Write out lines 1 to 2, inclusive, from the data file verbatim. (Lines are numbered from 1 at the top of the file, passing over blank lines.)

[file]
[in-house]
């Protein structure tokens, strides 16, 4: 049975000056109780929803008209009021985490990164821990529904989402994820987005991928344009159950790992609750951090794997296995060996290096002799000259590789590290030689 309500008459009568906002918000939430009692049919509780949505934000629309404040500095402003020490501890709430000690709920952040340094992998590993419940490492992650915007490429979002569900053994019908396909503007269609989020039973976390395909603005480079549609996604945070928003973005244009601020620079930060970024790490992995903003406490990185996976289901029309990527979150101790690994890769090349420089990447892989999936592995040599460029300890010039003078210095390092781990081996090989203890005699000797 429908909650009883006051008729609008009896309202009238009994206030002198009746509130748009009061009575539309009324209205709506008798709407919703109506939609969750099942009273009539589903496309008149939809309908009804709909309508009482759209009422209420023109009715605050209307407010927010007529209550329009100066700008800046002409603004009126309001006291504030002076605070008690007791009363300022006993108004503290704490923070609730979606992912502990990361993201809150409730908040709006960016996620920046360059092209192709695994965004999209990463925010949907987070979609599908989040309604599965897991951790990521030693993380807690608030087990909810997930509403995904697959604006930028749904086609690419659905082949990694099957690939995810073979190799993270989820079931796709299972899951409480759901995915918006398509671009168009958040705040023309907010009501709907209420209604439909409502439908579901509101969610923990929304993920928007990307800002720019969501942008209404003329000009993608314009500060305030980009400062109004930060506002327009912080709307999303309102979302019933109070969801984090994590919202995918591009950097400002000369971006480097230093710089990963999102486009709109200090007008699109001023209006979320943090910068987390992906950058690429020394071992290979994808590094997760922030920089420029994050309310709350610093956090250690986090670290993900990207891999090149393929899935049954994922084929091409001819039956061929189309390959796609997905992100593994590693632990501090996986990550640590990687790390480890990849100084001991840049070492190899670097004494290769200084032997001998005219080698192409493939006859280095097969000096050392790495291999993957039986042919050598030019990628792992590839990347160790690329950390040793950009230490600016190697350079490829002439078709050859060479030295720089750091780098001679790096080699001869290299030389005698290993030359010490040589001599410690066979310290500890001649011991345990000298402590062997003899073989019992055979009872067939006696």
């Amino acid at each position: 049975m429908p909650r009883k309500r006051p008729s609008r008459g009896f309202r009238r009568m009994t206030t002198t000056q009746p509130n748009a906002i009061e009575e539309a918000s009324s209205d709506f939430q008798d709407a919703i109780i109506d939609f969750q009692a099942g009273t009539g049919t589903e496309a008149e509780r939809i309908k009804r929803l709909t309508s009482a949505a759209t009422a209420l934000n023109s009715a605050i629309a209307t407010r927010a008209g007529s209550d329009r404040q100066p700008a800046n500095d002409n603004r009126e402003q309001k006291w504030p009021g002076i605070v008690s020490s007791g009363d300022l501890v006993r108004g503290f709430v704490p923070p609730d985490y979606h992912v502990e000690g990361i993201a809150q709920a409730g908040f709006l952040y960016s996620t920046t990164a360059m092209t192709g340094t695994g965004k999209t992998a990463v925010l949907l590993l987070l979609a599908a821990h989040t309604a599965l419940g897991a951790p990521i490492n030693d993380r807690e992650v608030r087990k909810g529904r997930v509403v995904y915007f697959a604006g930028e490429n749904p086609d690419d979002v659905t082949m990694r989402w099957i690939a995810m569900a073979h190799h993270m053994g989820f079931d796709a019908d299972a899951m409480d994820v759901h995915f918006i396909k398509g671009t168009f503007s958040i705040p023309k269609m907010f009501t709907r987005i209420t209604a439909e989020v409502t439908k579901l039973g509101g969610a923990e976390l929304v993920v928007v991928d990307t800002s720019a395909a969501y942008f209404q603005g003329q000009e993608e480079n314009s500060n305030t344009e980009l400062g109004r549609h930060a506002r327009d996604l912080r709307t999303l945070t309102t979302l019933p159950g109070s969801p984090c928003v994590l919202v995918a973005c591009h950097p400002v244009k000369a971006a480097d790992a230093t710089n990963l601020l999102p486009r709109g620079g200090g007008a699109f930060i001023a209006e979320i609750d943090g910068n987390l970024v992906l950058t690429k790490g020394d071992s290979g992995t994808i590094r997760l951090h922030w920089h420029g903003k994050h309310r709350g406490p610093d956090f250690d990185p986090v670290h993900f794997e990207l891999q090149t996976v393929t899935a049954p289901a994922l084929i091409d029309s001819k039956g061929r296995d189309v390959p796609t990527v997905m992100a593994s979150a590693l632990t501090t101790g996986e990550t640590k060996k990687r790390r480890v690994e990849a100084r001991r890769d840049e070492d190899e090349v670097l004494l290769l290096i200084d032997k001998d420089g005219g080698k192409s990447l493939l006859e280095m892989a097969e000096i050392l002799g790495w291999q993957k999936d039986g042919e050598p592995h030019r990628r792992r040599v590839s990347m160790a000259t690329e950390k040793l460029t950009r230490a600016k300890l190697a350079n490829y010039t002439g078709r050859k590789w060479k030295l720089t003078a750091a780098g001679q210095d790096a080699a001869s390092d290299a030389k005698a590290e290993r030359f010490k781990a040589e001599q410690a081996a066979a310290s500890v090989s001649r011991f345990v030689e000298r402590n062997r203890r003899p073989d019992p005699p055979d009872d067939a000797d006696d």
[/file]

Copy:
[in-house]
């Protein structure tokens, strides 16, 4: 049975000056109780929803008209009021985490990164821990529904989402994820987005991928344009159950790992609750951090794997296995060996290096002799000259590789590290030689 309500008459009568906002918000939430009692049919509780949505934000629309404040500095402003020490501890709430000690709920952040340094992998590993419940490492992650915007490429979002569900053994019908396909503007269609989020039973976390395909603005480079549609996604945070928003973005244009601020620079930060970024790490992995903003406490990185996976289901029309990527979150101790690994890769090349420089990447892989999936592995040599460029300890010039003078210095390092781990081996090989203890005699000797 429908909650009883006051008729609008009896309202009238009994206030002198009746509130748009009061009575539309009324209205709506008798709407919703109506939609969750099942009273009539589903496309008149939809309908009804709909309508009482759209009422209420023109009715605050209307407010927010007529209550329009100066700008800046002409603004009126309001006291504030002076605070008690007791009363300022006993108004503290704490923070609730979606992912502990990361993201809150409730908040709006960016996620920046360059092209192709695994965004999209990463925010949907987070979609599908989040309604599965897991951790990521030693993380807690608030087990909810997930509403995904697959604006930028749904086609690419659905082949990694099957690939995810073979190799993270989820079931796709299972899951409480759901995915918006398509671009168009958040705040023309907010009501709907209420209604439909409502439908579901509101969610923990929304993920928007990307800002720019969501942008209404003329000009993608314009500060305030980009400062109004930060506002327009912080709307999303309102979302019933109070969801984090994590919202995918591009950097400002000369971006480097230093710089990963999102486009709109200090007008699109001023209006979320943090910068987390992906950058690429020394071992290979994808590094997760922030920089420029994050309310709350610093956090250690986090670290993900990207891999090149393929899935049954994922084929091409001819039956061929189309390959796609997905992100593994590693632990501090996986990550640590990687790390480890990849100084001991840049070492190899670097004494290769200084032997001998005219080698192409493939006859280095097969000096050392790495291999993957039986042919050598030019990628792992590839990347160790690329950390040793950009230490600016190697350079490829002439078709050859060479030295720089750091780098001679790096080699001869290299030389005698290993030359010490040589001599410690066979310290500890001649011991345990000298402590062997003899073989019992055979009872067939006696």